99th INFANTRY DIVISION - Checkerboard
Activated 15 Nov 1942 • Entered Combat 9 Nov 1944 • Days of Combat 151 • Casualties 6,553
Maj. Gen. Thompson Lawrence (Nov 42 - Jul 43)
Maj. Gen. Walter F. Lauer (Jul 43 - Aug 45)
Brig. Gen. Frederick H. Black (Aug 45 - inactivation)
Campaign Route Map
The 99th Infantry Division arrived in England, 10 October 1944, moved to Le Havre, France, 3 November, and proceeded to Aubel, Belgium, to prepare for combat. The Division first saw action on the 9th, taking over the defense of the sector north of the Roer River between Schmidt and Monschau. After defensive patrolling, the 99th probed the Siegfried Line against heavy resistance, 13 December. The Von Rundstedt attack caught the Division on the 16th. Although cut up and surrounded in part, the 99th held as a whole until reinforcements came. Then it drew back gradually to form defensive positions east of Elsenborn on the 19th. Here it held firmly against violent enemy attacks. From 21 December 1944 to 30 January 1945, the unit was engaged in aggressive patrolling and reequipping. It attacked toward the Monschau Forest, 1 February, mopping up and patrolling until it was relieved for training and rehabilitation, 13 February. On 2 March, 1945, the Division took the offensive, moving toward Keln and crossing the Erft Canal near Glesch. After clearing towns west of the Rhine, it crossed the river at Remagen on the 11th and continued to Linz and to the Wied. Crossing on the 23d, it pushed east on the Koln-Frankfurt highway to Giessen. Against light resistance it crossed the Dill River and pushed on to Krofdorf-Gleiberg, taking Giessen 29 March. The 99th then moved to Schwarzenau, 3 April, and attacked the southeast sector of the Ruhr pocket on the 5th. Although the enemy resisted fiercely, the Ruhr pocket collapsed with the fall of Iserlohn, 16 April. The last drive began on 23 April. The 99th crossed the Ludwig Canal against stiff resistance and established a bridgehead over the Altmuhl River, 25 April. The Danube was crossed near Eining on the 27th and the Isar at Landshut, 1 May, after a stubborn fight. The attack continued without opposition to the Inn River and Giesenhausen when VE-day came.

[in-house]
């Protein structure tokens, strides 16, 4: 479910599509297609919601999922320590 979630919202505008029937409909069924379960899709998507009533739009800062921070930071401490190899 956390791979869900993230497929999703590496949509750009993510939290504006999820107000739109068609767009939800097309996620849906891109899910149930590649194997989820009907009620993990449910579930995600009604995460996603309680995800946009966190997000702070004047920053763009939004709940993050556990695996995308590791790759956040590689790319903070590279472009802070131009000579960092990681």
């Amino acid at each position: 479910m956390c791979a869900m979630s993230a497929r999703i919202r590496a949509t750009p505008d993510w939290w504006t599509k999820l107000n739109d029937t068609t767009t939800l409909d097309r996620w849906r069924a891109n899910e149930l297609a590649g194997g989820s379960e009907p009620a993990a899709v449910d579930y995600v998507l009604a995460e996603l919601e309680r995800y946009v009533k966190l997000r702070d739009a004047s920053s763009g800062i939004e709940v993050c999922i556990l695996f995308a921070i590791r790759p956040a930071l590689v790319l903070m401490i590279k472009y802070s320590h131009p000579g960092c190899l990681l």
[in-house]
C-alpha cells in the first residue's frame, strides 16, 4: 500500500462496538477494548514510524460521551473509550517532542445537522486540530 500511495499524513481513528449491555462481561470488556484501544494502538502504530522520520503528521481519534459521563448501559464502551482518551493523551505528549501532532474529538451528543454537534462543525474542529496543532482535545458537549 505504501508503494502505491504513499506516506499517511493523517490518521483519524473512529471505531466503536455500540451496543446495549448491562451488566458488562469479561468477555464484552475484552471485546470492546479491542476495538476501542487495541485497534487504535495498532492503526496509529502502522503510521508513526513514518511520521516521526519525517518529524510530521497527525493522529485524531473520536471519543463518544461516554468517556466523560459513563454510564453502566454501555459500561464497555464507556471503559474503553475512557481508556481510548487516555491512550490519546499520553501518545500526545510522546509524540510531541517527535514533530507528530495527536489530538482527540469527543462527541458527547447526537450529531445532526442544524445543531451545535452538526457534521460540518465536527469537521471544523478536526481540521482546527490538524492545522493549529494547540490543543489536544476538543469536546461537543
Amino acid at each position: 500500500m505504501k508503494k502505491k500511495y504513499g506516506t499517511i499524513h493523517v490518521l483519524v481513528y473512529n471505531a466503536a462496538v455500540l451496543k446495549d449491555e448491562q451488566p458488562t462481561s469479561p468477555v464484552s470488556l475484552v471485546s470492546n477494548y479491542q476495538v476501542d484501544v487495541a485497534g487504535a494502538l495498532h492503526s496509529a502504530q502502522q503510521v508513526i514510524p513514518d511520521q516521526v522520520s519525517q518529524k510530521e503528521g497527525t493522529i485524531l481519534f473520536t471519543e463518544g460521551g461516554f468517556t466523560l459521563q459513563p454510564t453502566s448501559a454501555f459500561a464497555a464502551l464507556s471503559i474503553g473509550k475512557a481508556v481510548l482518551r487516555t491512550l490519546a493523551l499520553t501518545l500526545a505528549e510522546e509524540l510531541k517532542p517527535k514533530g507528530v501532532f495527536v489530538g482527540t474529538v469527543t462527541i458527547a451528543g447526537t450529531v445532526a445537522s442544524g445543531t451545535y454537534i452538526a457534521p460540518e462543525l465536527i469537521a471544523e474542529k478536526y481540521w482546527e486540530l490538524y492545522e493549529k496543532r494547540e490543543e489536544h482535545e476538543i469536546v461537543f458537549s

Date Activated is the date the division was activated or inducted into federal service (national guard units).
Casualties are number of killed, wounded in action, captured, and missing.
The dates after the campaign name are the dates of the campaign not of the division.
The Army Almanac: A Book of Facts Concerning the Army of the United States; , U.S. Government Printing Office. Army Battle Casualties and Nonbattle Deaths in World War II, Final Report, 1 December 1941 - 31 December 1946. US Army Center of Military History at http://www.history.army.mil/ Various divisional histories